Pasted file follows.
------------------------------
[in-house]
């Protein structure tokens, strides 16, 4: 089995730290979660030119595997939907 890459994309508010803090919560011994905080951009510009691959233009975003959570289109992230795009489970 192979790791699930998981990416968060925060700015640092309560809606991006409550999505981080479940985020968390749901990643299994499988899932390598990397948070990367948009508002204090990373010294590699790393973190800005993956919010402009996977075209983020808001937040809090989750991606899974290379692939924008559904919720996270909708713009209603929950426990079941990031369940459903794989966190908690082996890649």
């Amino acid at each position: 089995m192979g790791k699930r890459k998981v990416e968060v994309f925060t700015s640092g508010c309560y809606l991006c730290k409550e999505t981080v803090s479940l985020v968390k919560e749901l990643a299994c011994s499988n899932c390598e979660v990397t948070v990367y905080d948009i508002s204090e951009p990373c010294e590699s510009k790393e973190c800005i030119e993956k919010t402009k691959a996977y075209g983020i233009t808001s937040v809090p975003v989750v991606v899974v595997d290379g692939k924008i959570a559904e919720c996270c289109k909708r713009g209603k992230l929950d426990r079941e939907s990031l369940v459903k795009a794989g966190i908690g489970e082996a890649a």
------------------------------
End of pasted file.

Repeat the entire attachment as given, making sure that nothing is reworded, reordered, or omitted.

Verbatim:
[in-house]
């Protein structure tokens, strides 16, 4: 089995730290979660030119595997939907 890459994309508010803090919560011994905080951009510009691959233009975003959570289109992230795009489970 192979790791699930998981990416968060925060700015640092309560809606991006409550999505981080479940985020968390749901990643299994499988899932390598990397948070990367948009508002204090990373010294590699790393973190800005993956919010402009996977075209983020808001937040809090989750991606899974290379692939924008559904919720996270909708713009209603929950426990079941990031369940459903794989966190908690082996890649």
């Amino acid at each position: 089995m192979g790791k699930r890459k998981v990416e968060v994309f925060t700015s640092g508010c309560y809606l991006c730290k409550e999505t981080v803090s479940l985020v968390k919560e749901l990643a299994c011994s499988n899932c390598e979660v990397t948070v990367y905080d948009i508002s204090e951009p990373c010294e590699s510009k790393e973190c800005i030119e993956k919010t402009k691959a996977y075209g983020i233009t808001s937040v809090p975003v989750v991606v899974v595997d290379g692939k924008i959570a559904e919720c996270c289109k909708r713009g209603k992230l929950d426990r079941e939907s990031l369940v459903k795009a794989g966190i908690g489970e082996a890649a």